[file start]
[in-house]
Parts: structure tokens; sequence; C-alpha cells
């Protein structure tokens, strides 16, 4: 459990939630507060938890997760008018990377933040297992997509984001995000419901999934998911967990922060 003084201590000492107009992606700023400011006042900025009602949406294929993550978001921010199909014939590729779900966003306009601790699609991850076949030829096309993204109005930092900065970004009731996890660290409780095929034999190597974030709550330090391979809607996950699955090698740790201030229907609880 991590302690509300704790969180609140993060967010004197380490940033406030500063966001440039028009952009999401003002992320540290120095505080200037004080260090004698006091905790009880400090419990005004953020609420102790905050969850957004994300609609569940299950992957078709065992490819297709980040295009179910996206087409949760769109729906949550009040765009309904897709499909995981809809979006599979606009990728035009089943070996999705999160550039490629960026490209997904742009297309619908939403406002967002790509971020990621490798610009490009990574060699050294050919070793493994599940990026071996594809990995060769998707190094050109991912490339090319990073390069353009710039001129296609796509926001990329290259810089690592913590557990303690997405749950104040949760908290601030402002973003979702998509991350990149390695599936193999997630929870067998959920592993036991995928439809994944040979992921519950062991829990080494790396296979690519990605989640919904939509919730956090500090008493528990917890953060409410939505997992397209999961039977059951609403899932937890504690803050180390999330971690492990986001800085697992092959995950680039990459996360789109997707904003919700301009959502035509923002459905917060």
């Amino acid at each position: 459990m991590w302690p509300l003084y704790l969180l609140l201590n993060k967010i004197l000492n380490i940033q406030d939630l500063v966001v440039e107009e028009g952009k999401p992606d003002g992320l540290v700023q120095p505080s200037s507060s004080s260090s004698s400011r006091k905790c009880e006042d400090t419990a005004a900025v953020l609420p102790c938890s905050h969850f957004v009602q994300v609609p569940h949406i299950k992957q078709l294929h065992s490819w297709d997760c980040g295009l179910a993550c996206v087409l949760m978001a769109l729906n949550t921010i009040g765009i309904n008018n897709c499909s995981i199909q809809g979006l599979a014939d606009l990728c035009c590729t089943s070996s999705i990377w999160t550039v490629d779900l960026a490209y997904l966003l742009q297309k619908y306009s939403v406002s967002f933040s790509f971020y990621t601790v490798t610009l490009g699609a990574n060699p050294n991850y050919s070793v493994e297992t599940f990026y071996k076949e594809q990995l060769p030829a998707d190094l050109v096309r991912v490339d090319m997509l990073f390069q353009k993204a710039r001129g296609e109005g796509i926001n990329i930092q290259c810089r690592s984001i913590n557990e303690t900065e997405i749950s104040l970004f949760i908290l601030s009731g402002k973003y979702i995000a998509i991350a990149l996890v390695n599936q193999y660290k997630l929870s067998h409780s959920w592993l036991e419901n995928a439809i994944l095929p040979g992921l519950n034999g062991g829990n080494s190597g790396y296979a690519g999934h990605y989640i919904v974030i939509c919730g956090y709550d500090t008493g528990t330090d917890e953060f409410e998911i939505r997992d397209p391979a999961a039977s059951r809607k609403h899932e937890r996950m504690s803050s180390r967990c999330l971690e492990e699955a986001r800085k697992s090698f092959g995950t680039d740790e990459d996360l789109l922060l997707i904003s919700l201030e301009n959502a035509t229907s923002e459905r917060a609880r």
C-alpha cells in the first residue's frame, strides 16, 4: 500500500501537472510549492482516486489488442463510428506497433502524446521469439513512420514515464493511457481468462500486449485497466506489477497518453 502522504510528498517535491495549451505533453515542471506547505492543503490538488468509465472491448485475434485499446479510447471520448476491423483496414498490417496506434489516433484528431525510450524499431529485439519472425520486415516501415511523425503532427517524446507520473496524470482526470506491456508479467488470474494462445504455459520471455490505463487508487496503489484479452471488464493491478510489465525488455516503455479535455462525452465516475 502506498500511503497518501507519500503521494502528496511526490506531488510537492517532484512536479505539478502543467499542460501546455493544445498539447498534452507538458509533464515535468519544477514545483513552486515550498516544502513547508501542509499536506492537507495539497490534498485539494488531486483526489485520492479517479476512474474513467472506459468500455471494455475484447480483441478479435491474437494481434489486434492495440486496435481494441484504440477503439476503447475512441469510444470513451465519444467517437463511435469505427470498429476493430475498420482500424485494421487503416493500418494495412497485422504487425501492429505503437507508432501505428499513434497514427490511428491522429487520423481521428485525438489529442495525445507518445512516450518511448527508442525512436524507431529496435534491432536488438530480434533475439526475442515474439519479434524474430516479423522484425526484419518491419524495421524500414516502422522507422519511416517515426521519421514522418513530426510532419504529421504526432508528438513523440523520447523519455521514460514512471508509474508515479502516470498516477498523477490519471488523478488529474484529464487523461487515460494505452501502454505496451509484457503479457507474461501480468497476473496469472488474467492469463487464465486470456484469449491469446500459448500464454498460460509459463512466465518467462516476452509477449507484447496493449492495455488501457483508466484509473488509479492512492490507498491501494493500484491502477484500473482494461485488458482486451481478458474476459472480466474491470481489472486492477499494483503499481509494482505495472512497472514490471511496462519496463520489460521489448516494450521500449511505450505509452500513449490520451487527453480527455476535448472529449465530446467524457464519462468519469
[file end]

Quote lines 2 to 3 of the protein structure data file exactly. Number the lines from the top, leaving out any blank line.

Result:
Parts: structure tokens; sequence; C-alpha cells
């Protein structure tokens, strides 16, 4: 459990939630507060938890997760008018990377933040297992997509984001995000419901999934998911967990922060 003084201590000492107009992606700023400011006042900025009602949406294929993550978001921010199909014939590729779900966003306009601790699609991850076949030829096309993204109005930092900065970004009731996890660290409780095929034999190597974030709550330090391979809607996950699955090698740790201030229907609880 991590302690509300704790969180609140993060967010004197380490940033406030500063966001440039028009952009999401003002992320540290120095505080200037004080260090004698006091905790009880400090419990005004953020609420102790905050969850957004994300609609569940299950992957078709065992490819297709980040295009179910996206087409949760769109729906949550009040765009309904897709499909995981809809979006599979606009990728035009089943070996999705999160550039490629960026490209997904742009297309619908939403406002967002790509971020990621490798610009490009990574060699050294050919070793493994599940990026071996594809990995060769998707190094050109991912490339090319990073390069353009710039001129296609796509926001990329290259810089690592913590557990303690997405749950104040949760908290601030402002973003979702998509991350990149390695599936193999997630929870067998959920592993036991995928439809994944040979992921519950062991829990080494790396296979690519990605989640919904939509919730956090500090008493528990917890953060409410939505997992397209999961039977059951609403899932937890504690803050180390999330971690492990986001800085697992092959995950680039990459996360789109997707904003919700301009959502035509923002459905917060």